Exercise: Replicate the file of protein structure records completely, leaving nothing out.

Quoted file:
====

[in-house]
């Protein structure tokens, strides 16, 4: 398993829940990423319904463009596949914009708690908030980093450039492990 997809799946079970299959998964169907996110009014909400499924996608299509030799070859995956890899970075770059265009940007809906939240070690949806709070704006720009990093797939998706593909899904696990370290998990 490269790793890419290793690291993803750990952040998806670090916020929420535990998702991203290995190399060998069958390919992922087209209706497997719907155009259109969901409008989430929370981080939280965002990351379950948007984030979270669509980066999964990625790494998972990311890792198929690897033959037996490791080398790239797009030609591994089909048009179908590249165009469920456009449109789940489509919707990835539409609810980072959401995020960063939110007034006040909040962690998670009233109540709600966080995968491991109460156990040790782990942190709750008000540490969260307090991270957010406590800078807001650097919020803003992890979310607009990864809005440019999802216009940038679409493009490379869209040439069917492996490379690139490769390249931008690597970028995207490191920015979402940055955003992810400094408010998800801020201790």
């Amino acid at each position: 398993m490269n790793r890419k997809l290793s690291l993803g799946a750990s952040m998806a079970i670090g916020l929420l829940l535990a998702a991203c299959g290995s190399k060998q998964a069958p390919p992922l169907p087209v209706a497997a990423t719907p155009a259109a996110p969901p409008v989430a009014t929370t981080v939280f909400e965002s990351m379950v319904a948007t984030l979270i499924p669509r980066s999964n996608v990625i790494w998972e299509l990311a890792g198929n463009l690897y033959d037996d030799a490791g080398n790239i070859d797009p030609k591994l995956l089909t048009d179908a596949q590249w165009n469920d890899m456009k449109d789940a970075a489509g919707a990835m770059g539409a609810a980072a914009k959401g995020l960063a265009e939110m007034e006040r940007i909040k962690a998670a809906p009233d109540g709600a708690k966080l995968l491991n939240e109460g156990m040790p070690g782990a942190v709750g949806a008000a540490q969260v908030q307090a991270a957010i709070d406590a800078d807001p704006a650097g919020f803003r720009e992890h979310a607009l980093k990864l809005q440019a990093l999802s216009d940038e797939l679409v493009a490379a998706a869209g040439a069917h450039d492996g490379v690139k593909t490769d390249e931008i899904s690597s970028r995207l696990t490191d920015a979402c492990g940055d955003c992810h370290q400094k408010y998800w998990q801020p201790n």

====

[in-house]
């Protein structure tokens, strides 16, 4: 398993829940990423319904463009596949914009708690908030980093450039492990 997809799946079970299959998964169907996110009014909400499924996608299509030799070859995956890899970075770059265009940007809906939240070690949806709070704006720009990093797939998706593909899904696990370290998990 490269790793890419290793690291993803750990952040998806670090916020929420535990998702991203290995190399060998069958390919992922087209209706497997719907155009259109969901409008989430929370981080939280965002990351379950948007984030979270669509980066999964990625790494998972990311890792198929690897033959037996490791080398790239797009030609591994089909048009179908590249165009469920456009449109789940489509919707990835539409609810980072959401995020960063939110007034006040909040962690998670009233109540709600966080995968491991109460156990040790782990942190709750008000540490969260307090991270957010406590800078807001650097919020803003992890979310607009990864809005440019999802216009940038679409493009490379869209040439069917492996490379690139490769390249931008690597970028995207490191920015979402940055955003992810400094408010998800801020201790």
């Amino acid at each position: 398993m490269n790793r890419k997809l290793s690291l993803g799946a750990s952040m998806a079970i670090g916020l929420l829940l535990a998702a991203c299959g290995s190399k060998q998964a069958p390919p992922l169907p087209v209706a497997a990423t719907p155009a259109a996110p969901p409008v989430a009014t929370t981080v939280f909400e965002s990351m379950v319904a948007t984030l979270i499924p669509r980066s999964n996608v990625i790494w998972e299509l990311a890792g198929n463009l690897y033959d037996d030799a490791g080398n790239i070859d797009p030609k591994l995956l089909t048009d179908a596949q590249w165009n469920d890899m456009k449109d789940a970075a489509g919707a990835m770059g539409a609810a980072a914009k959401g995020l960063a265009e939110m007034e006040r940007i909040k962690a998670a809906p009233d109540g709600a708690k966080l995968l491991n939240e109460g156990m040790p070690g782990a942190v709750g949806a008000a540490q969260v908030q307090a991270a957010i709070d406590a800078d807001p704006a650097g919020f803003r720009e992890h979310a607009l980093k990864l809005q440019a990093l999802s216009d940038e797939l679409v493009a490379a998706a869209g040439a069917h450039d492996g490379v690139k593909t490769d390249e931008i899904s690597s970028r995207l696990t490191d920015a979402c492990g940055d955003c992810h370290q400094k408010y998800w998990q801020p201790n």